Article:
THE WOMEN OF IRONMAN. These are the women who gave birth to Ironman. These women were naturals because of their foresight, resourcefulness, inventiveness, creativity and instinctive ability to make do, undo and do over. They knew how to set another place at the table or toss another bean into the pot, as my Texas grandmother would say.
Matriarch and founder of the Hawaiian Ironman Triathlon Championship and Ironman worldwide
The first time I heard the name Valerie Silk was in an early issue of Triathlete magazine in which she was quoted as saying that Ironman was the child she never had. This may explain why her events were so lovingly organized. There was a time when, in Valerie's honour, a well-run triathlon was referred to as "Silky". Valerie was a lady in every instance, even going so far as to insist her female office staff wear heels and hose during race week.
Original Race Director, Hawaiian Ironman Triathlon Championship
I met Kay Rhead in 1985 when she visited the Canadian International Ultra Triathlon in Penticton. I came to know her as a dear friend later that year when I attended my first Hawaiian Ironman. As race director of a candidate Ironman event, I was privileged to shadow Kay for three days and nights. The woman terrified me. All good race directors have that effect on people on race weekend. Most race directors exhale only once a year: after the final swimmer hits the beach. That's when you start worrying about next year's race again. Sadly, Kay died of breast cancer in 1988.
Lynn Van Dove
First president, Penticton Triathlon Society; Race Director and later Race Chairman, Ironman Canada
I organized triathlons in Penticton and the south Okanagan beginning with the Peach Festival Triathlon in July 1983 and including the Canadian Ironperson Triathlon (1983), the Canadian International Ultra Triathlon (1984 and 1985), and Ironman Canada (1986 to 1991). In 1987 I was a Canadian delegate to the Triathlon Federation International Congress in Amsterdam.
I grew up in Dallas, Texas and emigrated to Canada in 1972. I studied radio, TV and film production at Southern Methodist University, University of Texas and Stanford University. I always approached my races from a production perspective.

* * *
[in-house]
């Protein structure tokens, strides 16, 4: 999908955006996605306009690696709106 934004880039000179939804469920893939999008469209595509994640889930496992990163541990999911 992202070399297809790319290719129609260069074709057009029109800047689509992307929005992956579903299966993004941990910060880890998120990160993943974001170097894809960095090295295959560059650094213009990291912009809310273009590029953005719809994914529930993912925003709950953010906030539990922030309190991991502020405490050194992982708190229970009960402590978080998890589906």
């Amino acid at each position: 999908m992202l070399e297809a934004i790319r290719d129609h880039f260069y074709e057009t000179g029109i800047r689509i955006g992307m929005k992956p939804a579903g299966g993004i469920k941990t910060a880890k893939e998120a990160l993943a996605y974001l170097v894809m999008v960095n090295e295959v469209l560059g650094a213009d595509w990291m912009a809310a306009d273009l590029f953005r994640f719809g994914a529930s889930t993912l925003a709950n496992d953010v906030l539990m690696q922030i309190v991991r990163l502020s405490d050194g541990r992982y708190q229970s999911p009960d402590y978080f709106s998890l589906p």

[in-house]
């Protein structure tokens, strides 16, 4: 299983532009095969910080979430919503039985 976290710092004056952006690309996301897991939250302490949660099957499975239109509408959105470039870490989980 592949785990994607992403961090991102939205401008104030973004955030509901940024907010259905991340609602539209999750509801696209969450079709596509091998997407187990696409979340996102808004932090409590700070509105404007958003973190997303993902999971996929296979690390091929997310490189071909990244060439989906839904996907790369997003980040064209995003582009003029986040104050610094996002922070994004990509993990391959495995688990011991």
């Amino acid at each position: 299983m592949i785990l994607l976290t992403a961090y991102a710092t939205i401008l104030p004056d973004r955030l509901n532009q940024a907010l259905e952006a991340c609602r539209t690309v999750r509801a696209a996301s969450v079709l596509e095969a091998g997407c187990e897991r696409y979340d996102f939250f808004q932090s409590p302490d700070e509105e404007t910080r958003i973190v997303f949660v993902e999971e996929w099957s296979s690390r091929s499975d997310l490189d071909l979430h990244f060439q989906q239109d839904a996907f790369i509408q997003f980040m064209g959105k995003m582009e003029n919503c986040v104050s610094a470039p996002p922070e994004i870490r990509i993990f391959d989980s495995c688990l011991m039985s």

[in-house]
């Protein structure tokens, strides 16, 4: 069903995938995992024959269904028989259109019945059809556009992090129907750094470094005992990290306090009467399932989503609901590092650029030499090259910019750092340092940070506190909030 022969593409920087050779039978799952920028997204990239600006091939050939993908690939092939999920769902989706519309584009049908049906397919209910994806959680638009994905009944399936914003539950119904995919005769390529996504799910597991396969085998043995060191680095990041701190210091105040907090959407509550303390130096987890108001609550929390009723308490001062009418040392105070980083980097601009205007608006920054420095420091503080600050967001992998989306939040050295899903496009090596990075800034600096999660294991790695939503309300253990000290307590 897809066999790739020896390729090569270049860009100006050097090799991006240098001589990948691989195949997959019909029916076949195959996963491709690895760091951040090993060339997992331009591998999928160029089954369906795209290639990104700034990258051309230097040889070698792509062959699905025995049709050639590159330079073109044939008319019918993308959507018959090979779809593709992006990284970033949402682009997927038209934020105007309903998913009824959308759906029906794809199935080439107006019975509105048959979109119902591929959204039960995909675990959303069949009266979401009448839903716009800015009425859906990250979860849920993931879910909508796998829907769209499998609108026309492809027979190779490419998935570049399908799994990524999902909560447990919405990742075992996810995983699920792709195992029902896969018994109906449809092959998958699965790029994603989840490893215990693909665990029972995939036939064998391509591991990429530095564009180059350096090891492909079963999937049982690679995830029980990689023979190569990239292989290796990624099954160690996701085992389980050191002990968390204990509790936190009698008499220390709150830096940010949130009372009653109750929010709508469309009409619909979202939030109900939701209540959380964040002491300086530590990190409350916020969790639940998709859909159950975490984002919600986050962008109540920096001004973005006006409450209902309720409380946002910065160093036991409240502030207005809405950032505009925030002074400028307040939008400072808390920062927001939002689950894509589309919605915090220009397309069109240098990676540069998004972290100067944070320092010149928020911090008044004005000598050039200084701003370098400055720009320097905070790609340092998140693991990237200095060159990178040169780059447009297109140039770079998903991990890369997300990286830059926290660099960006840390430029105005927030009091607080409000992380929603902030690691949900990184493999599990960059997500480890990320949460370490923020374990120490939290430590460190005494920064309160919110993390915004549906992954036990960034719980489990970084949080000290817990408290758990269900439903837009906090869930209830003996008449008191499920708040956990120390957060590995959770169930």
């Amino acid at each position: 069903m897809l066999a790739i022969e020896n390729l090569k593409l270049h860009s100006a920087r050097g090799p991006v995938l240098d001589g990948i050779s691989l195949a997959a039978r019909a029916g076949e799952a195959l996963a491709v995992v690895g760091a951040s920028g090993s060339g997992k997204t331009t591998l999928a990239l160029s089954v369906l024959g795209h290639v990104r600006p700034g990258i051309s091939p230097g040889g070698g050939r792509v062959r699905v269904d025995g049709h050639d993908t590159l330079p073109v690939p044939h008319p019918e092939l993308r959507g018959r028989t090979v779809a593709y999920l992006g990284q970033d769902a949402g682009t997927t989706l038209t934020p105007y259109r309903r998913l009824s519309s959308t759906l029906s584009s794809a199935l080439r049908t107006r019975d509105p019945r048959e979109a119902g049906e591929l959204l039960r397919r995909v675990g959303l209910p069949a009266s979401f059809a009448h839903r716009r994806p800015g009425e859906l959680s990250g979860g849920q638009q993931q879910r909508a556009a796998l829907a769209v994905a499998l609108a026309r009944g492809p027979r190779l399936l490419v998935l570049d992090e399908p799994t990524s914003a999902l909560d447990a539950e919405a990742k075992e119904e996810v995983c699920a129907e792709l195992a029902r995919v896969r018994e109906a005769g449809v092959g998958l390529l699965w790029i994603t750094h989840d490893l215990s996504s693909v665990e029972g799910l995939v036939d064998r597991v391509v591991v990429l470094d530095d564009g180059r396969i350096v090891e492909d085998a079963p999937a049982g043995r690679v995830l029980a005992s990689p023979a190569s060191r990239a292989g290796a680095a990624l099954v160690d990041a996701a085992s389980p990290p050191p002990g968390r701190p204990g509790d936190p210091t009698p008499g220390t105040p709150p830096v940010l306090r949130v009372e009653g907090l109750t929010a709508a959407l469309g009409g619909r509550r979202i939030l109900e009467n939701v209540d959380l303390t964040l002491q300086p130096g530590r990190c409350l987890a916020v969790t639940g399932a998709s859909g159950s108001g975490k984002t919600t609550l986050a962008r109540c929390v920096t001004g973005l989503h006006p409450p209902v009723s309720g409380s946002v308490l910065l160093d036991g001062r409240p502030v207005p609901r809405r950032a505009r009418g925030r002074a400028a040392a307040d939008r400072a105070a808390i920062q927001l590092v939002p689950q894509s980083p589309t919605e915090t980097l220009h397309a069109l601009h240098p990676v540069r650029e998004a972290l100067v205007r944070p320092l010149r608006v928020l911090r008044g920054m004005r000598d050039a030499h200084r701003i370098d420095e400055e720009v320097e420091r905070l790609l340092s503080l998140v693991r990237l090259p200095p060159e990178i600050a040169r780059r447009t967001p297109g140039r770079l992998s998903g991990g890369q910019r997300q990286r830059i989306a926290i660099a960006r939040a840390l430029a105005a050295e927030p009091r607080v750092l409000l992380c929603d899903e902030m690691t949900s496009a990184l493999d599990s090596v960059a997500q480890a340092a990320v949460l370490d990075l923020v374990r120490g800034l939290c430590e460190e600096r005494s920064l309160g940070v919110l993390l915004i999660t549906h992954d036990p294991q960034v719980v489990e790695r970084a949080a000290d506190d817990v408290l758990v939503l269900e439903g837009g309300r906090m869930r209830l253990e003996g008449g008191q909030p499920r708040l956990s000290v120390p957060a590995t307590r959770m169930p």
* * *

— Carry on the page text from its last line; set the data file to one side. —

Founding Race Secretary, Canadian Ironperson Triathlon (1983) and Canadian International Ultra Triathlon (1984)
Linda was my neighbour and dear friend. She was also the first race secretary and worked on all four of the triathlons that took place in Penticton before 1985. When I met her she had two children under four and juggled her race duties with naptimes and peanut butter sandwiches. Linda lost her first child to SIDS. While organizing the Peach Festival Triathlon together in 1983, Linda and I were naive enough to think we might make a profit. We decided to donate it to a SIDS charity. (There was no Penticton Triathlon Society at that time so we could do what we liked.) Unfortunately the race never did make any money.
Race secretary, Ironman Canada (1984-1987) and race director, Ironman Canada (1988-1991)
Be it bears on the bike course or 50,000 missing chocolate chip cookies, Deb Davidson could handle it. She actually took the "lost and found" items home after every race, washed and dried everything (except things that needed dry cleaning, which she paid for herself), then delighted in returning a feared-lost T-shirt, bike jersey or even sock to its owner--so long as it had been properly labelled (which they always were, thanks to the efforts of the meticulous ladies in race registration). Deb was my most trusted confidante and my greatest help through good times and bad.
Race Director, Ironman Japan
This amazing American lady organized an Ironman in Japanese, in which she was perfectly fluent. Besides organizing the race for several years, Elizabeth Laval was the intermediary between the Hawaiian Ironman and its Japanese licensee, Dentsu Corporation.